UK Budget 2021: A summary of key announcements
Chancellor Rishi Sunak has announced his Spring 2021 Budget promising further support for Covid-hit businesses and workers. As well as supporting and boosting industries ravaged by the coronavirus pandemic, the announcement also looked ahead to the difficult process of repairing the public finances.
At a Glance
The UK furlough scheme, business rates relief, and stamp duty holiday will all be extended. A tax-cutting scheme to encourage business investment was announced along with a new loan guarantee programme. The locations for the Government’s northern hubs and eight new freeports were also announced.
However, Mr Sunak indicated his intent to shore up the public finances in 2023 via a tax hike for large businesses. This tax rise is deemed to be feasible thanks to an optimistic report from the Office for Budget Responsibility (OBR) that predicts a swifter economic recovery than previously thought; with growth higher, unemployment lower, and UK GDP returning to pre-Covid levels by 2022.
Over £280bn has already been allocated to propping up the UK economy, but the spending continues. The chancellor extended the furlough scheme to September, with the government continuing to pay up to 80% of worker’s wages. Employers will have to start paying 10% towards their employees’ furlough pay from July and then 20% from August.
Mr Sunak also announced further grants for the self-employed, widening the Self-Employment Income Support Scheme (SEISS) to include 600,000 who were not previously entitled,
The Treasury has confirmed extra funding for apprenticeships with a cash incentive to take on apprentices increased from £1,000 to £3,000 per hire. The £20 boost to weekly Universal Credit payments was also extended for a further six months.
The government has spent a record amount on protecting the economy, but the announcement also initial steps towards clawing back this sum. It is a harsh reality and Mr Sunak laid out the situation starkly:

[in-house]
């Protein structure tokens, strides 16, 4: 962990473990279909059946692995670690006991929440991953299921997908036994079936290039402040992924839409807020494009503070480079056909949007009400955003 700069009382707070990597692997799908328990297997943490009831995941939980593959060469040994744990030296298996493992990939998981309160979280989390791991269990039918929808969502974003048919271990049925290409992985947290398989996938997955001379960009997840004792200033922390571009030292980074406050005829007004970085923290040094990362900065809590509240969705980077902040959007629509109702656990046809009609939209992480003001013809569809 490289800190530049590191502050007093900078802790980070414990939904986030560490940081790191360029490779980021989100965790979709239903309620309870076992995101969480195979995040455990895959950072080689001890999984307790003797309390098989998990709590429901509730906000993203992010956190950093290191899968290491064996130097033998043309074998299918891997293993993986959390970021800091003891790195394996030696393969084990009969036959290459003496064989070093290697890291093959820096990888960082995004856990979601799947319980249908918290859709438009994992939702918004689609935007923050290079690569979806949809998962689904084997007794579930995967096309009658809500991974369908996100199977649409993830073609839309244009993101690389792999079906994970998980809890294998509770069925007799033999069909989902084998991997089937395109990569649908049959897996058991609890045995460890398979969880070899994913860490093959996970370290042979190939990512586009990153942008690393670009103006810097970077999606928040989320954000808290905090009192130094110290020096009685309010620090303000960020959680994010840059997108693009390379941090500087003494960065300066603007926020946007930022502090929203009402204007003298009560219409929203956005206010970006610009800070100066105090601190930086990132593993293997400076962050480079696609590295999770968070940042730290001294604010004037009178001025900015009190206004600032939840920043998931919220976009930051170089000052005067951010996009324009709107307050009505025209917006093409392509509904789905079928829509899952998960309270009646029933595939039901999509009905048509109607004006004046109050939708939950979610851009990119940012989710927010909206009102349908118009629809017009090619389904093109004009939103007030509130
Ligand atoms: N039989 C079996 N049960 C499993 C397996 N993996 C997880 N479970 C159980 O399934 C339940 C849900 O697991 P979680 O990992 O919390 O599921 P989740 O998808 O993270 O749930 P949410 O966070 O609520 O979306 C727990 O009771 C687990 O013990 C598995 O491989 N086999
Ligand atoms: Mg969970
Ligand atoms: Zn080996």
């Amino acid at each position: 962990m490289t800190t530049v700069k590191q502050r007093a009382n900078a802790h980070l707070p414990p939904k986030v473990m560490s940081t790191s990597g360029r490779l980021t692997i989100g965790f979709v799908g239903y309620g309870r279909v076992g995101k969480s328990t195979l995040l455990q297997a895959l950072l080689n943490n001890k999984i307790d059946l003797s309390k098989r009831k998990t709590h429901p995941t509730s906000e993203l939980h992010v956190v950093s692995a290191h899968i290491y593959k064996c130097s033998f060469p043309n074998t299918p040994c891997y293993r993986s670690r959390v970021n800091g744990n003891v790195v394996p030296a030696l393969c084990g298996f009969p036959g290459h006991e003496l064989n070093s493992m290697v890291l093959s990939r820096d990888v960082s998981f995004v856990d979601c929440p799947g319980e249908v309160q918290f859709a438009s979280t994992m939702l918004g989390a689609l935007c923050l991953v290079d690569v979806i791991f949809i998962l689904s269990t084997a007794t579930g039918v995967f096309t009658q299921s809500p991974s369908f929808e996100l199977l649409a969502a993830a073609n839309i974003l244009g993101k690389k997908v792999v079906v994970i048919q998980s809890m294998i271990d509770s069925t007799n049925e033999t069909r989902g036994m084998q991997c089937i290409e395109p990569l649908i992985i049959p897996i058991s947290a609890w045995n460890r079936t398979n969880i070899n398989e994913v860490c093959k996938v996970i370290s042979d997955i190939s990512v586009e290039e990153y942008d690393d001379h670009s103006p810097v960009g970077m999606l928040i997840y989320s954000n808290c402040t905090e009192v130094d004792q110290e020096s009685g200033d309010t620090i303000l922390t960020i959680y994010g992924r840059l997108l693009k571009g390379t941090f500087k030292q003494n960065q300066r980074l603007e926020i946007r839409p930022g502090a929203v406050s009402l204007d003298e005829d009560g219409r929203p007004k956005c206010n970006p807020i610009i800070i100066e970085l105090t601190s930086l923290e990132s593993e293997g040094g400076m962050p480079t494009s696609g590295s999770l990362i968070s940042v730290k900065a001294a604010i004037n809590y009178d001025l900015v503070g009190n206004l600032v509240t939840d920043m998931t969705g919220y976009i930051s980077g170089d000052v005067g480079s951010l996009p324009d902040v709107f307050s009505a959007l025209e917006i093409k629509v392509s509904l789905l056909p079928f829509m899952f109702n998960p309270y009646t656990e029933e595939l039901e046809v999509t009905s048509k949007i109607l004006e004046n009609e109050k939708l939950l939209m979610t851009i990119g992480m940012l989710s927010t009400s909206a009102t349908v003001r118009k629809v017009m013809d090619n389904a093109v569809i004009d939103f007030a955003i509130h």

“Our economy has shrunk by 10% – the largest fall in over 300 years. Our borrowing is the highest it has been outside of wartime.
“It’s going to take this country – and the whole world – a long time to recover from this extraordinary economic situation. But we will recover.”
Corporation tax will rise from 19% to 25% in April 2023. However, Mr Sunak maintained that the UK would still have the lowest rate in the G7 and it is likely that only one in ten companies would pay this new rate. Small firms with profits under £50,000 will still enjoy the lower rate of 19%.
The Chancellor also announced that income tax thresholds will be frozen until 2026 after next year’s planned increases. This will bring 1.3 million more people into paying income tax and a million more into paying at the higher rate
The Budget also featured a new “super deduction” – a tax relief intended to drive business investment. This relief will cut taxes by 25p for every pound invested. There was also announcement of an extension to the carry back of trading losses for corporation tax made in accounting periods that end between 1 April 2020 and 31 March 2022. In combination, these measures could generate substantial tax savings and tax repayments for companies to reinvest.
Business rates relief for the sectors hit hardest by the pandemic has been extended for three months in full. For the remaining nine months of the year, business rates will be discounted by two-thirds. The reduced VAT rate of 5% for the hospitality, accommodation and tourism sectors will also be extended until the end of September. The rate will then be 12.5% for a further six months.
A new “restart grants scheme” for businesses will provide £5bn in handouts ranging from £6,000 to £18,000 for affected business. Business interruption and bounce back loans will be replaced with new state-backed “recovery loans” of £25,000 up to £10m.
However, despite 600,000 new self-employed people becoming eligible for government support, directors of limited companies still do not qualify for the SEISS, even though many are de facto freelancers with no employees.
A new UK Infrastructure Bank will be established in Leeds. It will be given £12bn of capital and £10bn of government guarantees to help drive business investment. Almost £400m will be invested alongside the private sector in high-growth start-ups.
Eight new free ports will be set up which will enjoy lower taxes and cheaper customs. They will be located at East Midlands airport, Liverpool, Felixstowe, Plymouth, Thames, Teesside, Humber and Solent.
With this budget, much rides on the accuracy of the more positive OBR economic forecast. There has been support for the short-term focus on business survival and growth rather than addressing the debt but also a worry that eventual business tax hike will choke off recovery. Indeed, the corporation tax rise is likely to be key the talking point for some time to come. To explore the implications of the 2021 Budget for your business more fully, please feel free to contact Briars.